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Echinococcus Multilocularis

Echinococcosis are parasitic zoonoses due to tapeworm larvae belonging to the Echinococcus genus, parasiting the intestine of wild and domestic canines. Beside canines (mostly dogs and foxes for E. multilocularis), cats are sometimes found as accidental definitive hosts. Humans, as the other omnivorous and herbivore intermediate hosts, gets infected by ingestion of eggs, eliminated in nature or present on the fur of definitive host. Transmission in humans usually occur by ingestion of unsufficiently rinsed fruits or vegetables contaminated by feces of the definitive host. The egg releases a larva which migrates through blood or lymphatic stream before being stopped mostly by the liver, but also other organs such as lungs. Larvae develop in cysts, which can either grow progressively larger (E. granulosus) or form buds, which upon detachment form secondary cysts (E. multilocularis) (Woolsey & Miller, 2021).

Four species are responsible of human chronic and severe diseases, infecting between 2 and 3 million people (Cerda et al., 2018). There is a clinical latency of several years between infection and symptoms onset.

  • E. granulosus, present worldwide, is responsible of cystic echinococcosis, and is frequent in places where veterinary surveillance is lacking. It is the cause of important economic losses, as the infection also reaches livestock.
  • E. multilocularis, that circulates in the northern hemisphere, is the agent of alveolar echinococcosis.
  • E. vogeli and E. oligarthus are responsible of polycystic echinococcosis in Latin America, where they are considered as emergent parasitoses.
  • Besides, coinfections with both E. multilocularis and E. granulosus have been encountered in central Europe, Russia and China (McManus et al., 2003).

The infection is often of poor prognosis, lethal if untreated. In humans, Echinococcus spp. multiply and reorganize to form larvae with complex structures. The endogenous/exogenous development as well as the intra-visceral organization differ from one species to another (Thompson, 2017).

In 70% of cases E. granulosus embryos are located in the liver, but can also be found in the lungs or in other organs (heart, bones, spleen or central nervous system). Its cells bud and form vesicles containing protoscolexes and a clear liquid. At least for the hepatic locations, the larva develops in a hydatid cyst. Clinical manifestations differ according to the location, size and number of cysts. They are directly linked to the progressive invasion of the organs or their compression. Accidental rupture of a cyst may result in immediate hypersensitivity manifestations, triggered by the cystic liquid, and in the formation of secondary cysts from protoscolex newly externalized (Higuita et al., 2016).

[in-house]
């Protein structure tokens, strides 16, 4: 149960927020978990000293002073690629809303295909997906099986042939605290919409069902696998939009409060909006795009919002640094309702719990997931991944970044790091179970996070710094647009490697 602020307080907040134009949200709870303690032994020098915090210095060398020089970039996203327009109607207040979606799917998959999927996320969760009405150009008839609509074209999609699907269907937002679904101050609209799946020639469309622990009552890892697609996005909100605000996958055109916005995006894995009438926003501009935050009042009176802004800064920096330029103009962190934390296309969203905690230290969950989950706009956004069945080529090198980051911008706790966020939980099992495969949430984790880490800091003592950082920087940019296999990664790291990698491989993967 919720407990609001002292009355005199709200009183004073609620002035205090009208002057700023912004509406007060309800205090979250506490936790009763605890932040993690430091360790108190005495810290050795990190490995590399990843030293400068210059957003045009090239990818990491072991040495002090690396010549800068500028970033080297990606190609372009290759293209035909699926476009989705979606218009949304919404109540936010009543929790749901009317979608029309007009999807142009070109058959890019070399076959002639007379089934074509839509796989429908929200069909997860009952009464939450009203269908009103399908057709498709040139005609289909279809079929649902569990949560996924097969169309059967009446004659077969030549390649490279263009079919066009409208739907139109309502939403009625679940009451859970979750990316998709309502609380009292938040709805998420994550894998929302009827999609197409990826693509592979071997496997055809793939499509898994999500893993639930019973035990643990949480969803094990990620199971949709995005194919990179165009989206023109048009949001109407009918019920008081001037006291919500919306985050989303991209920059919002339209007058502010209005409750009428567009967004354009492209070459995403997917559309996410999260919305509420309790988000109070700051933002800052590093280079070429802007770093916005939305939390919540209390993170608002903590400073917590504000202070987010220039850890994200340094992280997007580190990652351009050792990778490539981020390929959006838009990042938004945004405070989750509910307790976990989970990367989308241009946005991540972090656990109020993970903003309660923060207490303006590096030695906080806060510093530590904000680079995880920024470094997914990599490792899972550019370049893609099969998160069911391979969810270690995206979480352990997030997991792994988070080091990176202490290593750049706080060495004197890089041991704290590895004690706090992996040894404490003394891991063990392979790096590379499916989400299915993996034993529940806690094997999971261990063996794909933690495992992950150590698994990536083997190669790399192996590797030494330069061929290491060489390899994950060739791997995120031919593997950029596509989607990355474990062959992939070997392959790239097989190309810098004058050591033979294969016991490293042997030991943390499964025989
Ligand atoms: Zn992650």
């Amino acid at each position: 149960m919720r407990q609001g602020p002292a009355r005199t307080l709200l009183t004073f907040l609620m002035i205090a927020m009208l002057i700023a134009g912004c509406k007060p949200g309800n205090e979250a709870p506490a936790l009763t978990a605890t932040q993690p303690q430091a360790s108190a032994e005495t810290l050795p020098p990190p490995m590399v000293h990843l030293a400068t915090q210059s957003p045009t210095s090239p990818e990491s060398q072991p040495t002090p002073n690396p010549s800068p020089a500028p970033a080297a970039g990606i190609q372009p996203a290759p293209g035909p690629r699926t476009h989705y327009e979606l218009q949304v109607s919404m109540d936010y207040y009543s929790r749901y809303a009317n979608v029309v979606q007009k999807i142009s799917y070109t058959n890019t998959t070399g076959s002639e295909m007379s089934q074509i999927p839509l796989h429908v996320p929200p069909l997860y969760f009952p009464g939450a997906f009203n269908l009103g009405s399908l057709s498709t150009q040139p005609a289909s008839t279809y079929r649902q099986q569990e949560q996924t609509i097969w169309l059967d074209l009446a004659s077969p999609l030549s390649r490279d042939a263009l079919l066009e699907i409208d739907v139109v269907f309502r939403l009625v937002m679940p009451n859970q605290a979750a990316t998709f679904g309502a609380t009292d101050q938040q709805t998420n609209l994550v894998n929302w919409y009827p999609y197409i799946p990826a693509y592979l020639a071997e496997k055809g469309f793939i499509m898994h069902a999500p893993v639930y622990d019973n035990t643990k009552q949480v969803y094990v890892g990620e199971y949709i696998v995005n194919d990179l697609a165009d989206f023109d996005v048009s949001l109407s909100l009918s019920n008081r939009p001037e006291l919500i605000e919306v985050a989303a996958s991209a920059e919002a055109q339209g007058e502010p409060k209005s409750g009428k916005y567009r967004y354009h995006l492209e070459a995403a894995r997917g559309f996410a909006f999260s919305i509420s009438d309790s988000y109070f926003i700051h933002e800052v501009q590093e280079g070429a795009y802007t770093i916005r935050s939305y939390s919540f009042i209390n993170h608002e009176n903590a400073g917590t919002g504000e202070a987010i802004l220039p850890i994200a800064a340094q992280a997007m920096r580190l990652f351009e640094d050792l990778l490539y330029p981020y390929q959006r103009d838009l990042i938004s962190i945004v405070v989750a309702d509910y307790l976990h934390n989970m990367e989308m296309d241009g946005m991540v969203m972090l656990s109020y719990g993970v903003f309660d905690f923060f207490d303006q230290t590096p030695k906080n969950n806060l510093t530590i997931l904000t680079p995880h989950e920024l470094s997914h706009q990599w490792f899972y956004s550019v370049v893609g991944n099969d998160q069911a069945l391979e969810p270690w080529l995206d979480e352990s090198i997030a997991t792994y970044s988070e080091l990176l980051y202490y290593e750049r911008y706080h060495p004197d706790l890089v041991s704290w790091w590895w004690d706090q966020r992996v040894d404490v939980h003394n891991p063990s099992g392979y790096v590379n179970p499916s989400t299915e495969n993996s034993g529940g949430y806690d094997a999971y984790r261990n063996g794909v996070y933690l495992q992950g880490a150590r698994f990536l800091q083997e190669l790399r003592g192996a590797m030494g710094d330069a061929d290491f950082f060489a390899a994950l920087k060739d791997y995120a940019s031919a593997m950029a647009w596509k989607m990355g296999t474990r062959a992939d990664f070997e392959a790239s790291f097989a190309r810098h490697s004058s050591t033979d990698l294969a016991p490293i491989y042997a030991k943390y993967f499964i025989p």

1. E. multilocularis, the most pathogenic of the Echinococcus species, mainly invades the liver. The proliferation of its cells is exogenous. The larva progressively infects the organ and causes an intense granulomatous reaction followed by a diffuse fibrosis. As a result, parasitic cells can also create secondary cysts. Clinically, alveolar echinococcosis mimicking hepatocarcinoma (Brunetti et al., 2010).
  2. E. vogeli and E. oligarthus multiply mainly endogenously, but sometimes exogenously. They form liquid vesicles that remain linked to the index cyst, giving a grapefruit aspect. The hepatic location is more frequent than isolated pulmonary, cardiac, mesenteric, ocular locations or multi-visceral forms. The prognosis of polycystic echinococcosis is close to the one of alveolar echinococcosis. (D’Alessandro, 1997).

Direct parasitological examination of echinococcosis is very invasive and therefore rarely possible. Puncture of a cyst for diagnosis is contraindicated because of the high risk of anaphylactic incident due to the rupture of the cyst, but may be done in a curative surgical context. The diagnosis, guided by biological abnormalities (especially for alveolar echinococcosis) and morphological abnormalities (detected with imagery, mainly by ultrasound), relies on serology. Serodiagnosis is essential for the rapid medical support of patients.

Treatment is both medical and surgical: albendazole for several years if not for life, and whenever possible, surgery. This surgery depends on the size, location and number of lesions. It consists in removing the cyst content by PAIR technique (Puncture, Aspiration of the parasitic mass, Injection of salt serum and Re-aspiration), or removing the infected part of the organ (partial hepatectomy for instance).

Amongst classical serology techniques, the most frequently used is ELISA. Frequent cross-reactions (with other helminthiases and during other pathologies, in particular other hepatic diseases) observed with non-purified antigens lead to the use of synthetic antigens (synthetic peptides, recombinant antigens). These ELISAs may lack of sensitivity (Wen et al., 2019). Due to these limitations, a positive or equivocal serological diagnosis must be verified by Western Blot to confirm the diagnosis.



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